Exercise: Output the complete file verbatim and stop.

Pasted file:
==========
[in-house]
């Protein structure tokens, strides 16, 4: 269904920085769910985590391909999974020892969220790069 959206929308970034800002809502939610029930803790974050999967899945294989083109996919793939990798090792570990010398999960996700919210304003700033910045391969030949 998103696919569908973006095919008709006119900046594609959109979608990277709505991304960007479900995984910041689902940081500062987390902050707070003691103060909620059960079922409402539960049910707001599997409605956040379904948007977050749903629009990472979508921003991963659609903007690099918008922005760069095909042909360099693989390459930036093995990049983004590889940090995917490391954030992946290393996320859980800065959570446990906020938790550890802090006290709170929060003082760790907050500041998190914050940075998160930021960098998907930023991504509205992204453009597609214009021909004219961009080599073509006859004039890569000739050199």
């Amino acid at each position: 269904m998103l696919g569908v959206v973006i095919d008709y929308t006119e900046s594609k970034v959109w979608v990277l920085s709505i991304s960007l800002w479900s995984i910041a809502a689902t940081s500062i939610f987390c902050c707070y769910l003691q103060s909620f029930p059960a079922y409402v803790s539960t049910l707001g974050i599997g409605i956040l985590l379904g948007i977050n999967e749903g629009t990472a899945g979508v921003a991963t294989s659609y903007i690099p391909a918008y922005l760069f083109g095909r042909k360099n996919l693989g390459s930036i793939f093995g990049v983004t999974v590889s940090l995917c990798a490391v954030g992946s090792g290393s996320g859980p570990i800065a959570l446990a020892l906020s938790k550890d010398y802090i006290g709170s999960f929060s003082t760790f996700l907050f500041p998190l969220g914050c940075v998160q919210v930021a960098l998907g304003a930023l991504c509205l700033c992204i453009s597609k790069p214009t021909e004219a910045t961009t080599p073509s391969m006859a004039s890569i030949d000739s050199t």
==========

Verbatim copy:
[in-house]
């Protein structure tokens, strides 16, 4: 269904920085769910985590391909999974020892969220790069 959206929308970034800002809502939610029930803790974050999967899945294989083109996919793939990798090792570990010398999960996700919210304003700033910045391969030949 998103696919569908973006095919008709006119900046594609959109979608990277709505991304960007479900995984910041689902940081500062987390902050707070003691103060909620059960079922409402539960049910707001599997409605956040379904948007977050749903629009990472979508921003991963659609903007690099918008922005760069095909042909360099693989390459930036093995990049983004590889940090995917490391954030992946290393996320859980800065959570446990906020938790550890802090006290709170929060003082760790907050500041998190914050940075998160930021960098998907930023991504509205992204453009597609214009021909004219961009080599073509006859004039890569000739050199």
């Amino acid at each position: 269904m998103l696919g569908v959206v973006i095919d008709y929308t006119e900046s594609k970034v959109w979608v990277l920085s709505i991304s960007l800002w479900s995984i910041a809502a689902t940081s500062i939610f987390c902050c707070y769910l003691q103060s909620f029930p059960a079922y409402v803790s539960t049910l707001g974050i599997g409605i956040l985590l379904g948007i977050n999967e749903g629009t990472a899945g979508v921003a991963t294989s659609y903007i690099p391909a918008y922005l760069f083109g095909r042909k360099n996919l693989g390459s930036i793939f093995g990049v983004t999974v590889s940090l995917c990798a490391v954030g992946s090792g290393s996320g859980p570990i800065a959570l446990a020892l906020s938790k550890d010398y802090i006290g709170s999960f929060s003082t760790f996700l907050f500041p998190l969220g914050c940075v998160q919210v930021a960098l998907g304003a930023l991504c509205l700033c992204i453009s597609k790069p214009t021909e004219a910045t961009t080599p073509s391969m006859a004039s890569i030949d000739s050199t």